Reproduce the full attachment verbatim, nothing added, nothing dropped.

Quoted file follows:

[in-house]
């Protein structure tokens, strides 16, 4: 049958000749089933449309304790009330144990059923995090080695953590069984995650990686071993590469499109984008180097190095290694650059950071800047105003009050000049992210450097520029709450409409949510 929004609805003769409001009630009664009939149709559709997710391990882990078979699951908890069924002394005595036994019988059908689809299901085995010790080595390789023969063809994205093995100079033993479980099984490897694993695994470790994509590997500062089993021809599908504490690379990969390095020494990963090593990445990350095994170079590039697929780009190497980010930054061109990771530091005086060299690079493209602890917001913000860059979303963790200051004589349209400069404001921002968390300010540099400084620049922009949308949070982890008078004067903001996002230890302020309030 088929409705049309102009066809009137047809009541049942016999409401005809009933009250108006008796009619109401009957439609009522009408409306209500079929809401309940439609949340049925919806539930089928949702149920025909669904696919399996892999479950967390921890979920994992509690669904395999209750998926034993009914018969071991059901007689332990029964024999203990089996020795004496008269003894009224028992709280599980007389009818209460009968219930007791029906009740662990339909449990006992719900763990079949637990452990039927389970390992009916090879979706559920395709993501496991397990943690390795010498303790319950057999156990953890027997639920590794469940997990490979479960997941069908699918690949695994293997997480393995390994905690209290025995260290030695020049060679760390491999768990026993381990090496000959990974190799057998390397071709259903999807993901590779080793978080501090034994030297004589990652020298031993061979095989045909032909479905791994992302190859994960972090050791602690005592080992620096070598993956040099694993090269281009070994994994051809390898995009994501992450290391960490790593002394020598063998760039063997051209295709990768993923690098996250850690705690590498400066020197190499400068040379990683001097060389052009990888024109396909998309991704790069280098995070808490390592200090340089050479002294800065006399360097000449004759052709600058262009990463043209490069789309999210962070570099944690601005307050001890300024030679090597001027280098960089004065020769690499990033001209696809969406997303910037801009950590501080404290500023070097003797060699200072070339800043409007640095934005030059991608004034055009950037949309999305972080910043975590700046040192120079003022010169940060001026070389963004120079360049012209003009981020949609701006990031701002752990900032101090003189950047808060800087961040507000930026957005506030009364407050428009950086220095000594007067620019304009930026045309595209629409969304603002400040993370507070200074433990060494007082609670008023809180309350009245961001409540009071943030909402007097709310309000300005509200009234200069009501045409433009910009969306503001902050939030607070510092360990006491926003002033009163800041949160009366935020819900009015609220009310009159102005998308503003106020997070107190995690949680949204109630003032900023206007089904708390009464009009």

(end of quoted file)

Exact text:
[in-house]
């Protein structure tokens, strides 16, 4: 049958000749089933449309304790009330144990059923995090080695953590069984995650990686071993590469499109984008180097190095290694650059950071800047105003009050000049992210450097520029709450409409949510 929004609805003769409001009630009664009939149709559709997710391990882990078979699951908890069924002394005595036994019988059908689809299901085995010790080595390789023969063809994205093995100079033993479980099984490897694993695994470790994509590997500062089993021809599908504490690379990969390095020494990963090593990445990350095994170079590039697929780009190497980010930054061109990771530091005086060299690079493209602890917001913000860059979303963790200051004589349209400069404001921002968390300010540099400084620049922009949308949070982890008078004067903001996002230890302020309030 088929409705049309102009066809009137047809009541049942016999409401005809009933009250108006008796009619109401009957439609009522009408409306209500079929809401309940439609949340049925919806539930089928949702149920025909669904696919399996892999479950967390921890979920994992509690669904395999209750998926034993009914018969071991059901007689332990029964024999203990089996020795004496008269003894009224028992709280599980007389009818209460009968219930007791029906009740662990339909449990006992719900763990079949637990452990039927389970390992009916090879979706559920395709993501496991397990943690390795010498303790319950057999156990953890027997639920590794469940997990490979479960997941069908699918690949695994293997997480393995390994905690209290025995260290030695020049060679760390491999768990026993381990090496000959990974190799057998390397071709259903999807993901590779080793978080501090034994030297004589990652020298031993061979095989045909032909479905791994992302190859994960972090050791602690005592080992620096070598993956040099694993090269281009070994994994051809390898995009994501992450290391960490790593002394020598063998760039063997051209295709990768993923690098996250850690705690590498400066020197190499400068040379990683001097060389052009990888024109396909998309991704790069280098995070808490390592200090340089050479002294800065006399360097000449004759052709600058262009990463043209490069789309999210962070570099944690601005307050001890300024030679090597001027280098960089004065020769690499990033001209696809969406997303910037801009950590501080404290500023070097003797060699200072070339800043409007640095934005030059991608004034055009950037949309999305972080910043975590700046040192120079003022010169940060001026070389963004120079360049012209003009981020949609701006990031701002752990900032101090003189950047808060800087961040507000930026957005506030009364407050428009950086220095000594007067620019304009930026045309595209629409969304603002400040993370507070200074433990060494007082609670008023809180309350009245961001409540009071943030909402007097709310309000300005509200009234200069009501045409433009910009969306503001902050939030607070510092360990006491926003002033009163800041949160009366935020819900009015609220009310009159102005998308503003106020997070107190995690949680949204109630003032900023206007089904708390009464009009």